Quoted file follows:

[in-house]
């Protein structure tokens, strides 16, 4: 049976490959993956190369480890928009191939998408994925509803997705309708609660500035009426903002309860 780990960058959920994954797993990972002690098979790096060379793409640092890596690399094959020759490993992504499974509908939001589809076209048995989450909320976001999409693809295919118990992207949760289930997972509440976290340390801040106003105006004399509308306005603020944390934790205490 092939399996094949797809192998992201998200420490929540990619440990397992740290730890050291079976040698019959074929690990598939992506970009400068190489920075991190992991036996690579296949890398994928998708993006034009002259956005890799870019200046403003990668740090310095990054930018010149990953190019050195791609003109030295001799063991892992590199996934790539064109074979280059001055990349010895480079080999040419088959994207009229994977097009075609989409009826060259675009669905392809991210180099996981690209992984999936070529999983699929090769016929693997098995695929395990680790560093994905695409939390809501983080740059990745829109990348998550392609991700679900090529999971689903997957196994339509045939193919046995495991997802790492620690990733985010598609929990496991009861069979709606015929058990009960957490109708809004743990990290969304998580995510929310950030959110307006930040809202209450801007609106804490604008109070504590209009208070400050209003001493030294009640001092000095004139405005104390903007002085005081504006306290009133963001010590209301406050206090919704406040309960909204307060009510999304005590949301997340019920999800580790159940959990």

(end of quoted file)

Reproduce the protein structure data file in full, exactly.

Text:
[in-house]
């Protein structure tokens, strides 16, 4: 049976490959993956190369480890928009191939998408994925509803997705309708609660500035009426903002309860 780990960058959920994954797993990972002690098979790096060379793409640092890596690399094959020759490993992504499974509908939001589809076209048995989450909320976001999409693809295919118990992207949760289930997972509440976290340390801040106003105006004399509308306005603020944390934790205490 092939399996094949797809192998992201998200420490929540990619440990397992740290730890050291079976040698019959074929690990598939992506970009400068190489920075991190992991036996690579296949890398994928998708993006034009002259956005890799870019200046403003990668740090310095990054930018010149990953190019050195791609003109030295001799063991892992590199996934790539064109074979280059001055990349010895480079080999040419088959994207009229994977097009075609989409009826060259675009669905392809991210180099996981690209992984999936070529999983699929090769016929693997098995695929395990680790560093994905695409939390809501983080740059990745829109990348998550392609991700679900090529999971689903997957196994339509045939193919046995495991997802790492620690990733985010598609929990496991009861069979709606015929058990009960957490109708809004743990990290969304998580995510929310950030959110307006930040809202209450801007609106804490604008109070504590209009208070400050209003001493030294009640001092000095004139405005104390903007002085005081504006306290009133963001010590209301406050206090919704406040309960909204307060009510999304005590949301997340019920999800580790159940959990």